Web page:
The-Love-You-Make-1984-4site

Last summer saw lots of media coverage for the anniversary of The Beatles’ Abbey Road. Just as their music was instantly ubiquitous, all their album graphics became iconic.  You can often gauge how much album art has been absorbed into popular culture by the number of parodies. The Red Hot Chilli Peppers, The Simpsons, Booker T & the MG’s, Lego, and just about everybody else have paid homage to Abbey Road. Only spell-checker software, it seems, has not heard of The Beatles.

In 1984 Pan Books published Pete Brown’s account of his time with The Beatles. As Creative Director for Pan I wanted the cover to show the exact spot with the band now missing. The record label would not permit the re-touching of the original sleeve. So one Sunday morning it was off to St.John’s Wood with delightfully gentle photographer Peter Williams and a set of step ladders to shoot from scratch. With a very limited budget for models or props the were Hitchcock cameos by myself, Sandy Nightingale, Richard Moon, Creative Director of The British Council at the time, and his VW. We left the ‘For Sale’ sign in for Beatles’ fans to spot.

The zebra crossing itself is an international pilgrimage destination for fans of The Fab Four braving the London traffic to get that souvenir shot of themselves on location.

Visually, I am quite taken by the wit of the tank on The Beatles Bike that puts the motorbike in Abbey Road wherever it’s true location may be. A shame the airbrush artist went on to pepper (apologies) the machine with so many other references too. Smart tank idea though.

And, with all the lyrical wit of a McCartney bass-line, life threw up the location in a project this year. This time, as I rummaged through the archives for material for The Music of the Lord of the Rings Films. While using the hallowed recording studios, Director, Peter Jackson and Composer, Howard Shore stepped out to get their own snap. Then English Heritage got the studios listed. And I still love The Beatles music.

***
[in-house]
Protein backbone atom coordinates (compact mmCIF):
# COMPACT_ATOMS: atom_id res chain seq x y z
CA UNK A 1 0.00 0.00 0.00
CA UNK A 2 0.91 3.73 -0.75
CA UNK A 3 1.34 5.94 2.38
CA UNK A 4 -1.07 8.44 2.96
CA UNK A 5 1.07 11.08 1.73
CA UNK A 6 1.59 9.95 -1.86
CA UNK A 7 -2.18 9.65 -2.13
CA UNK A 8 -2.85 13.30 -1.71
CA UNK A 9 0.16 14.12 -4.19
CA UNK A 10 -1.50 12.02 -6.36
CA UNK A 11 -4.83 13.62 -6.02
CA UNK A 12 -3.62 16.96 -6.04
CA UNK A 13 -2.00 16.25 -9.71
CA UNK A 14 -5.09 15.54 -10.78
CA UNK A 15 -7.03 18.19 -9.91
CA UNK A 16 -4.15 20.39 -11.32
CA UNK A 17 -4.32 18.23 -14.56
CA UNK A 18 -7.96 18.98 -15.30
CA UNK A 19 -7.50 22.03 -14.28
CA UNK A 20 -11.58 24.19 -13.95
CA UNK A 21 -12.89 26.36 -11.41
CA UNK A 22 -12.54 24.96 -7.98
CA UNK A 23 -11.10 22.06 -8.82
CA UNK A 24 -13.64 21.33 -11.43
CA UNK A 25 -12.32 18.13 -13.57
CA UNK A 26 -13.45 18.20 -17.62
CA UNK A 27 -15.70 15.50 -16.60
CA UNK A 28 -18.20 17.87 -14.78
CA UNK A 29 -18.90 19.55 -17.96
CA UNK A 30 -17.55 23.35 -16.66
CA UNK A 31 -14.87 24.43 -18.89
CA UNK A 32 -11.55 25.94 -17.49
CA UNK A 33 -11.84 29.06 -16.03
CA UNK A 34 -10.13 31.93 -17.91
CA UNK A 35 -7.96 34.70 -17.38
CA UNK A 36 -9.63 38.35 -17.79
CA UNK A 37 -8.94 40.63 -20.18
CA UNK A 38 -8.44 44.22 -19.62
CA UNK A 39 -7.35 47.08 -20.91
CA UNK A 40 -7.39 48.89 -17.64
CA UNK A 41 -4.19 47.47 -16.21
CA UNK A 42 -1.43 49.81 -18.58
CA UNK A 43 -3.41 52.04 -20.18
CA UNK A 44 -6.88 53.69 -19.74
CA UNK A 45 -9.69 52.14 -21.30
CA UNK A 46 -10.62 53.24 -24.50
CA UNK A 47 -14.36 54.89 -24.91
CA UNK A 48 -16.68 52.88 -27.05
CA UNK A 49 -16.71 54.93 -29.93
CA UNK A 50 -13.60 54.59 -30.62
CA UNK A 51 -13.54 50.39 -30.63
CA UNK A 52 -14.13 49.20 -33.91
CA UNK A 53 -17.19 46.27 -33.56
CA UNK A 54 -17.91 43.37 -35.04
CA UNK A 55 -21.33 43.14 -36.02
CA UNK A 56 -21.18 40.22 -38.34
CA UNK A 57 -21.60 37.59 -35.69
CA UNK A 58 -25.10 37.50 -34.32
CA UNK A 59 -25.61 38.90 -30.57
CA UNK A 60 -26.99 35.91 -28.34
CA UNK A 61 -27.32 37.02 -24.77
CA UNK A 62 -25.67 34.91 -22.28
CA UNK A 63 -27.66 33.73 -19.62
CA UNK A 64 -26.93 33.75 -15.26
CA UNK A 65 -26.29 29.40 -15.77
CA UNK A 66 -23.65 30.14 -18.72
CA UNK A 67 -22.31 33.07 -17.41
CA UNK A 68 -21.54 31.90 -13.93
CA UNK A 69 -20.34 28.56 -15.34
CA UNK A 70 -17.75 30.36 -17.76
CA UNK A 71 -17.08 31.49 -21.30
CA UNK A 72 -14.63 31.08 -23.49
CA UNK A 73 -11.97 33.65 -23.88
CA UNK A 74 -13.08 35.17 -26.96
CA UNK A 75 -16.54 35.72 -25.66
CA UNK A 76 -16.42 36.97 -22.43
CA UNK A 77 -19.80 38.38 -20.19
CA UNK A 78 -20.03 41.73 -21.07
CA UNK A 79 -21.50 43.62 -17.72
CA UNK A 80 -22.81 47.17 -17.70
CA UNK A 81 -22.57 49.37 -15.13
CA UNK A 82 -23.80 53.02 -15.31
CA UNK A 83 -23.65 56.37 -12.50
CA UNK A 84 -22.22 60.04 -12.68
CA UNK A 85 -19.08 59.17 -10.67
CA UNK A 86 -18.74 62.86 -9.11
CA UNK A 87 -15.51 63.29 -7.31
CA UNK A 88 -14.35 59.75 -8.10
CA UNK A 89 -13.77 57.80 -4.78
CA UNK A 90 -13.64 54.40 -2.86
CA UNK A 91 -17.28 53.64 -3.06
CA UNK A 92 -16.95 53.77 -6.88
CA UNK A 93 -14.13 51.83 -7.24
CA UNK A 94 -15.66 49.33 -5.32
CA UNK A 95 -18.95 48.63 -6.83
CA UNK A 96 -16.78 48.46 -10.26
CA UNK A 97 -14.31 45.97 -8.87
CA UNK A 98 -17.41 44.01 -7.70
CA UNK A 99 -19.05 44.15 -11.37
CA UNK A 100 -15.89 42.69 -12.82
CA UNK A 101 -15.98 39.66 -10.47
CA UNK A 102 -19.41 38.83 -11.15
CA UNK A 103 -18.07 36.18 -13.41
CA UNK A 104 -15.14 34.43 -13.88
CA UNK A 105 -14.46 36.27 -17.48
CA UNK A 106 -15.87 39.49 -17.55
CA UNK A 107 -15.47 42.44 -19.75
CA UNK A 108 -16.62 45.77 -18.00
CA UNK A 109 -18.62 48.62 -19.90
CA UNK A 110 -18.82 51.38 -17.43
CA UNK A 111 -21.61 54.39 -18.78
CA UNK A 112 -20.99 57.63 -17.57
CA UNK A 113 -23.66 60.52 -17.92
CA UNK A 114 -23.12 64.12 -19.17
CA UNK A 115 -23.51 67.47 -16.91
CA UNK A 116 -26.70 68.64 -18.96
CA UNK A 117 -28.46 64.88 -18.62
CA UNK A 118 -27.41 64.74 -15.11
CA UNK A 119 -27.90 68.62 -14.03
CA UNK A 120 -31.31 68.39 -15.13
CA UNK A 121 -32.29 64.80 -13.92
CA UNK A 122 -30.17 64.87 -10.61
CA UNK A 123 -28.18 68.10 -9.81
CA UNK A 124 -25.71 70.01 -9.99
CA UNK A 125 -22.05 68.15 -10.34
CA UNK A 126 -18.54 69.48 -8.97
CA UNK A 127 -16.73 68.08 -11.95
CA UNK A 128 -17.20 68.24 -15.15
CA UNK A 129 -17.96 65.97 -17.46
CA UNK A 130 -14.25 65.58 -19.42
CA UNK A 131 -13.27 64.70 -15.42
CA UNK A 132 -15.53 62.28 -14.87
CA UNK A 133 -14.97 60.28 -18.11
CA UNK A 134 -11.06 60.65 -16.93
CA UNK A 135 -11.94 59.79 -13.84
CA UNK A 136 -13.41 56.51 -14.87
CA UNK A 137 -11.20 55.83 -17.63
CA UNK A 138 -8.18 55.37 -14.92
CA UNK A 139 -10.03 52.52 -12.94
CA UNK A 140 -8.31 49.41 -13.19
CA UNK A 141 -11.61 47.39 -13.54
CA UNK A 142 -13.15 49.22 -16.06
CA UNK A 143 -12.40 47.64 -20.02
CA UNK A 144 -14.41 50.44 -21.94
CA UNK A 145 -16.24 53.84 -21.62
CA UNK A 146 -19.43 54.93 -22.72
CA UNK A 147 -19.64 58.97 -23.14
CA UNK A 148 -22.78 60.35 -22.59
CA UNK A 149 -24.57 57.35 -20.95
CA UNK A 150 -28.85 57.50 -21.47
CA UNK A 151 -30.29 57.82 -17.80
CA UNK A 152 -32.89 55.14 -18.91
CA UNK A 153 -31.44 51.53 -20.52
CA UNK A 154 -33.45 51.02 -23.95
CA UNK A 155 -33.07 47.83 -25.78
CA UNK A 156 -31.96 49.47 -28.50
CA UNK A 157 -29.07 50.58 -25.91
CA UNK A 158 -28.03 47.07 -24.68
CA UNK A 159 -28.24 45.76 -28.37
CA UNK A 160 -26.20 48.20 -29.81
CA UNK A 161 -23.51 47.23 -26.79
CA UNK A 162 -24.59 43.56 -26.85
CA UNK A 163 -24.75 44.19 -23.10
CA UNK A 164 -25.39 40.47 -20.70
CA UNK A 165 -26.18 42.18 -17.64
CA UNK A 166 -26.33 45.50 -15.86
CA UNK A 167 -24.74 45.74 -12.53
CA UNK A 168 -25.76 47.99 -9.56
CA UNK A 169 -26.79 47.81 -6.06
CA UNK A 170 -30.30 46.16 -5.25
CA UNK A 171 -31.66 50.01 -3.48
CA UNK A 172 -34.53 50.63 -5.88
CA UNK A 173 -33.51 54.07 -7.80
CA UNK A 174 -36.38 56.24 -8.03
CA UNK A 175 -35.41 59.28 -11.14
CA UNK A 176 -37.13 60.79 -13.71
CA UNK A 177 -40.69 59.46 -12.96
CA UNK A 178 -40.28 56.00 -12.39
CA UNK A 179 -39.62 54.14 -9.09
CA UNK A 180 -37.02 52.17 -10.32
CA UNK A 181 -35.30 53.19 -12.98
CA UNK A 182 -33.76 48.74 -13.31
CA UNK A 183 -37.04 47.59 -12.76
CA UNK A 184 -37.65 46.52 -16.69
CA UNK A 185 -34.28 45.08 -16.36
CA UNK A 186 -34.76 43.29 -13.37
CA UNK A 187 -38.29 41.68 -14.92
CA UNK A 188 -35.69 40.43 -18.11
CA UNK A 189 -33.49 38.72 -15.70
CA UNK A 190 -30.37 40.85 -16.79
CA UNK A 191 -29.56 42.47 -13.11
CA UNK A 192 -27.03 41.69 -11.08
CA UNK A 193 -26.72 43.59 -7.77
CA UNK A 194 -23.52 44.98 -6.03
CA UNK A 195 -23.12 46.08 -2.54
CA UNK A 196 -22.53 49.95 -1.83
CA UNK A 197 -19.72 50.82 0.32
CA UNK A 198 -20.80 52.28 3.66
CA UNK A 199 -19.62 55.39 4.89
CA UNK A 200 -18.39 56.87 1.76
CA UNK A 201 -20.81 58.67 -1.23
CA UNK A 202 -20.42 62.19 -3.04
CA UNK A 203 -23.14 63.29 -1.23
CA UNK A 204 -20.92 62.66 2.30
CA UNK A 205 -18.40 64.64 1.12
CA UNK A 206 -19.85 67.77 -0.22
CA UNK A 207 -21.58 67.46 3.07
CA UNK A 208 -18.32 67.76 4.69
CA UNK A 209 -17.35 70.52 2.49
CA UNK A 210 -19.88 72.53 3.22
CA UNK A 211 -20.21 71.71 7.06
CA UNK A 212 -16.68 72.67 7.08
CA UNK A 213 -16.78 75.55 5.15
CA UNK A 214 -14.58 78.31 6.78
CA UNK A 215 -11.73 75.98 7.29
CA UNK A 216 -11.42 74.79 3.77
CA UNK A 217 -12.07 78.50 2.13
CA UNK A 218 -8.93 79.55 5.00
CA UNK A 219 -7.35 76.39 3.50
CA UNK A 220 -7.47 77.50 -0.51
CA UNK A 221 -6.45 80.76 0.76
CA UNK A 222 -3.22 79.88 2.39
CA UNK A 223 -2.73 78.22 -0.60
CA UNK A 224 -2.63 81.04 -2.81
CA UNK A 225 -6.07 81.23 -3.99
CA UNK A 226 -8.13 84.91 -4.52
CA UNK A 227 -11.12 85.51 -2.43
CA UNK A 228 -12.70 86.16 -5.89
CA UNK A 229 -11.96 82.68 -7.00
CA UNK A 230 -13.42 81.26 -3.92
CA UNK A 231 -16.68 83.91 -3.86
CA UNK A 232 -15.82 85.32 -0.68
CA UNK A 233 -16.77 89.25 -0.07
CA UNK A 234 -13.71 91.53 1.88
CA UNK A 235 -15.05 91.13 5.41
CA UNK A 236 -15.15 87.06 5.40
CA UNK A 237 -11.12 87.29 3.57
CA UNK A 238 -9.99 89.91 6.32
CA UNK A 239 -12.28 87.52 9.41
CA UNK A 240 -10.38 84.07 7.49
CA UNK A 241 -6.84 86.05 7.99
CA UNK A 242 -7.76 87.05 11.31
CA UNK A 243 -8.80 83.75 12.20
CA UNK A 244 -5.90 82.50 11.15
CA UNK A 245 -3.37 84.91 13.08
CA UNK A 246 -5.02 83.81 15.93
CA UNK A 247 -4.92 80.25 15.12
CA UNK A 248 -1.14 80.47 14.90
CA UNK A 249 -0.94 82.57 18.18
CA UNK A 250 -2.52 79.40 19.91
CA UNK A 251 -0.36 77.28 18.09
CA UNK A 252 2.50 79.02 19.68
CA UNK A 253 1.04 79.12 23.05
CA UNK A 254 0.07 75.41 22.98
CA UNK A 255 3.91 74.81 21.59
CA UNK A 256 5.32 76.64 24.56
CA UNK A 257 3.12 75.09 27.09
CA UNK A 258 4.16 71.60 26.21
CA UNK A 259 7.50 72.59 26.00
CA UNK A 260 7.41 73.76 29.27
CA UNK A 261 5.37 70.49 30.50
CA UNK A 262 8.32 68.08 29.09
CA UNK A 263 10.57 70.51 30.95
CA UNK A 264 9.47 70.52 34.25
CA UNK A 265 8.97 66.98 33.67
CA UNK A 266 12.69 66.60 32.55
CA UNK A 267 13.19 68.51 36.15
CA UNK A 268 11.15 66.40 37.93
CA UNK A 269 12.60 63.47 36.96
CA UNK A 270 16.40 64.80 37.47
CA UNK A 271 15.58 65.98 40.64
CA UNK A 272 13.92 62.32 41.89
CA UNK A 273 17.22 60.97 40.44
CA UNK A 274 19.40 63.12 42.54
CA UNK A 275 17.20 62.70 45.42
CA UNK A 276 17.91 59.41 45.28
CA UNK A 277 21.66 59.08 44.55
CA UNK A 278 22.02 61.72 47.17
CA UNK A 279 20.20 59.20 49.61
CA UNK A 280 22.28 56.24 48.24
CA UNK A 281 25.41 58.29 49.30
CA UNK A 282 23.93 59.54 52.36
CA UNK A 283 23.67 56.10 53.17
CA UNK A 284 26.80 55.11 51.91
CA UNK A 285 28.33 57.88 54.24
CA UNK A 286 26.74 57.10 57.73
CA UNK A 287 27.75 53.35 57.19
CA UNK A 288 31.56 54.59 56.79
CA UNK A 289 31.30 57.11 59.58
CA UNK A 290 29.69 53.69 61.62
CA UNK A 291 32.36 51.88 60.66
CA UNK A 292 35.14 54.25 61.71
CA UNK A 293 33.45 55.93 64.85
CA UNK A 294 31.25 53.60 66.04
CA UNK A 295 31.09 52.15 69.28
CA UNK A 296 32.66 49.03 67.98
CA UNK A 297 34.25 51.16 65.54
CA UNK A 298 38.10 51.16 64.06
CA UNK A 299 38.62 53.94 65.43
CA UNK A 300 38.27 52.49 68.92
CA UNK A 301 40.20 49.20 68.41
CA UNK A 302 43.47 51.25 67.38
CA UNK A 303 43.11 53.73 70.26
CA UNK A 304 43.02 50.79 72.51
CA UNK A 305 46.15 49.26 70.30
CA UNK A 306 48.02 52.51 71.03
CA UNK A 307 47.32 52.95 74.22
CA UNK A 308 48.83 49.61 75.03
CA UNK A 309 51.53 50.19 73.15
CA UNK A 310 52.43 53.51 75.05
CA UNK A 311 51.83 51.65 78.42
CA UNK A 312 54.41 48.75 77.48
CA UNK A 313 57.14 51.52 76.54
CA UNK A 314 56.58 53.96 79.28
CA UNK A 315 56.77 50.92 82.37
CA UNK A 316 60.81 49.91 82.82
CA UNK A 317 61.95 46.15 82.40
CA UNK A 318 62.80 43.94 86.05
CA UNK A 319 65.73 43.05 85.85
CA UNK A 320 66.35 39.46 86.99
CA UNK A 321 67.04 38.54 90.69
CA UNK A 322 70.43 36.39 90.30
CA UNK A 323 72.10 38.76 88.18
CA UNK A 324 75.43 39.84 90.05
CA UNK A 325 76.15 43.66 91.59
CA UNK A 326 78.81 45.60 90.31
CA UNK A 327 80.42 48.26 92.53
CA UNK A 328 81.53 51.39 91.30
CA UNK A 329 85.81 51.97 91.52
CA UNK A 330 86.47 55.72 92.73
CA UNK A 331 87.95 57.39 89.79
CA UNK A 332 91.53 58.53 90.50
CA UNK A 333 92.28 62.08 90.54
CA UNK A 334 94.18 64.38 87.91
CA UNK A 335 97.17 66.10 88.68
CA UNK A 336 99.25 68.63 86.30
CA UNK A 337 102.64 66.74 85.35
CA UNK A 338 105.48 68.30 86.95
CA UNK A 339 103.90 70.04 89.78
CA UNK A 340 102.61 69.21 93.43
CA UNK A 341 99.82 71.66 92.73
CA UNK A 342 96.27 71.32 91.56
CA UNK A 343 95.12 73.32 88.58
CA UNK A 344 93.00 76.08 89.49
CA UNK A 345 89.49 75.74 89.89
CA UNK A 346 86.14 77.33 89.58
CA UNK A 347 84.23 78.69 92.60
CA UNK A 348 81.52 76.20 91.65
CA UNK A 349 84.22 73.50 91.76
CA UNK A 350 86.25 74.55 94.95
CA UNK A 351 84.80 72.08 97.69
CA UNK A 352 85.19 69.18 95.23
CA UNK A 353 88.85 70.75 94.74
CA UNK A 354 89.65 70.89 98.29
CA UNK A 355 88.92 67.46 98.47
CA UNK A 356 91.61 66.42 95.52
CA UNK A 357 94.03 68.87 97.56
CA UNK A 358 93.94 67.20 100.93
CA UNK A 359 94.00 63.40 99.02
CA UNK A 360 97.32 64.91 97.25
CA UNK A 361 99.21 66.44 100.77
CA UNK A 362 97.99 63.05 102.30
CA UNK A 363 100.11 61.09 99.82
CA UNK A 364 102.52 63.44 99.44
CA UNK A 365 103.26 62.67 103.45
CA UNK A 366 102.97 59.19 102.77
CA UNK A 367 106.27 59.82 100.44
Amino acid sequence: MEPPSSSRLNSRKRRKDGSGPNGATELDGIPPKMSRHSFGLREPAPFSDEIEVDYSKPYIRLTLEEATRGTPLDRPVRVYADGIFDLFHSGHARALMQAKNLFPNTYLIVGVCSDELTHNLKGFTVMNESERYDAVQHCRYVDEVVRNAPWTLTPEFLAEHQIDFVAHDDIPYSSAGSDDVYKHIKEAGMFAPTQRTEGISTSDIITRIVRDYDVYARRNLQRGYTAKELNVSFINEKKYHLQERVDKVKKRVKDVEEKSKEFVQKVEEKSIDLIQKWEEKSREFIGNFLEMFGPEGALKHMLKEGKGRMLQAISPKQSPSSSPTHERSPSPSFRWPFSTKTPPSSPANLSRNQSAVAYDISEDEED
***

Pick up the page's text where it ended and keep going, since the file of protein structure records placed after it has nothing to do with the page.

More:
And in the end . . .

Michael Ondaatje

This week I overheard two boys, about 8 years old, at the magazines section of WHSmith. One asked the other if he read comics. “Back in the day.” was the reply.

Back in the day, this designer worked on the cover for Michael Ondaatje‘s early novel, Coming Through Slaughter. Michael is a very charming man who writes like an angel. This book is a ‘fictionalised’ account of the brief life of Buddy Bolden. Fictionalised because so little documentation remains. But – back in the day – in New Orleans, he played Jazz on the trumpet for the very first time. The Birth of Jazz. 
 slaughter
Miles Davis & Coltrane move me but Jazz is not my first musical port of call. And I am sure that is my short-coming, not the music’s.

But this story makes the hairs on the neck stand up. He was called the first great jazz trumpet player. No recorded music. How tremendous does your impact have to have been for that colossal appellation to form your legend? Now that, for me, occasions use of the over-worked word ‘awesome’.

Ondatjee relates a tale of massive, high-impact collision. The explosion of a creative talent. The implosion of drink, drugs, excess, squalor and madness. His description of Bolden’s rampant trumpet outpouring, in a public town parade, at his musical peak, and at the same moment as the fissure to his final insanity.  This is one of those very rare times a writer truely does justice to the potent alchemy of music.

Not only are there no recordings and sparse documentation of this pyrotechnic talent, there is little visual record. One fire damaged glass plate. At the time it seemed to0 obvious to use it on the cover. Beautiful, on reflection but as a grabber maybe just another bunch of sepia negroes as entertainers. Once into the text, it holds a howl of melancholy. On the shelf, another poignant, but passive moment awaiting Ken Burns‘ genius for his trade-mark, slow-motion, re-ignition of the past.

This is probably the point where I should tell design students to sit up straight and learn what you do when you want someone’s image but do not have the subject available. Nah. All I can do is tell you what I did. On that day with that problem.

I fibbed a bit about me and Jazz. I love Louis Armstrong too. In fact I once speculated about my funeral music (as you do) and chose two tunes to bookend my experience of adult life. I fancied David Bowie’s ‘Ziggy Stardust‘ at the start and Louis Armstrong’s ‘Stardust‘ at the end. Then I forgot about it. Until just then.

I remembered that a signature visual for Louis ‘Satchmo’ Armstrong was the way, during performance, he would mop the sweat from his face with his handkerchief. Some rascals suggest he kept cocaine in it to revive him during a particularly vigourous set. I doubt it. In fact, I expect that would produce a Woody Allen moment. But the point is that it totally obscured his face.